They have legitimate-looking websites. They have toll-free numbers. They have logos from Microsoft and Dell and Norton and Symantec that make you think they’re reputable. But they are scammers. They’ll take your credit card information and sell it to really bad people doing really bad things. Google tries to keep up and cancel the ads, but it’s impossible to stay out ahead of all the bad guys.
 

Don’t get taken

First of all, know that no one from Microsoft or any Microsoft partner is going to phone you out of the blue and tell you that your computer is having a problem. That just does not happen (http://www.microsoft.com/security/online-privacy/msname.aspx).

Also, when reaching out to a company for technical support make sure the website or phone number you’re calling is actually associated with that company. You should see the name of the company you want in the URL --- the internet address.

If you phone a support line and the connection is poor, there’s lots of noise and shouting, and the so-called technician tries to hard sell you something, you are probably not connected to the real deal.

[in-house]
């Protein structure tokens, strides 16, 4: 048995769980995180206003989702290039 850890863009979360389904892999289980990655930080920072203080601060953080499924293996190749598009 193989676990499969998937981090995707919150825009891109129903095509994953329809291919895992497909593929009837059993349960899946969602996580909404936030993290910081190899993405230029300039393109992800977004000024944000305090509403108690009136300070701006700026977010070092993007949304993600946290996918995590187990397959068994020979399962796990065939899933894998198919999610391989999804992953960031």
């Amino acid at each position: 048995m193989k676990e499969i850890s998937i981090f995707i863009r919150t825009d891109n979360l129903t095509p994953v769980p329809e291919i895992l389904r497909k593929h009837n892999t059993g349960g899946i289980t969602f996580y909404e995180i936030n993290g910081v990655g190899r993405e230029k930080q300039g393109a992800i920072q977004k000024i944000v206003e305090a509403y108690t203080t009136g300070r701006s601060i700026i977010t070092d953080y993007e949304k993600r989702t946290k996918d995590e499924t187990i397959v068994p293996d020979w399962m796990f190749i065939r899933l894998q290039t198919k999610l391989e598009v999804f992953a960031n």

Check on the legitimacy of a website by using the Avast! Antivirus Online Security add-on, the one from Trend-Micro, or whatever your antivirus offers by way of protection. If your antivirus doesn’t offer that or you simply don’t like the one they offer, try the WebOfTrust browser add-on: https://www.mywot.com/. Any of these add-ons will provide a visual indicator of safety in search results.

For excellent protection, use the paid version of MalwareBytes: https://www.malwarebytes.org/antimalware/premium/?utm_source=cj&utm_medium=aff&utm_content=11114052&utm_campaign=AFF-CJ_3829881&tracking=cj.

 

Uh-oh. This warning might have come too late…

If you have been scammed, report the scammer! If it’s someone purporting to be from Microsoft, you can report the problem here: https://support.microsoft.com/en-us/getsupport?oaspworkflow=start_1.0.0.0&wfname=scamsurvey&ccsid=635634582369899450. If it’s fake technical support for another company, report the problem to the real company and to law enforcement. If you provided the scammers with any credit card information or granted remote access, discuss the matter with your credit card companies and your financial institutions.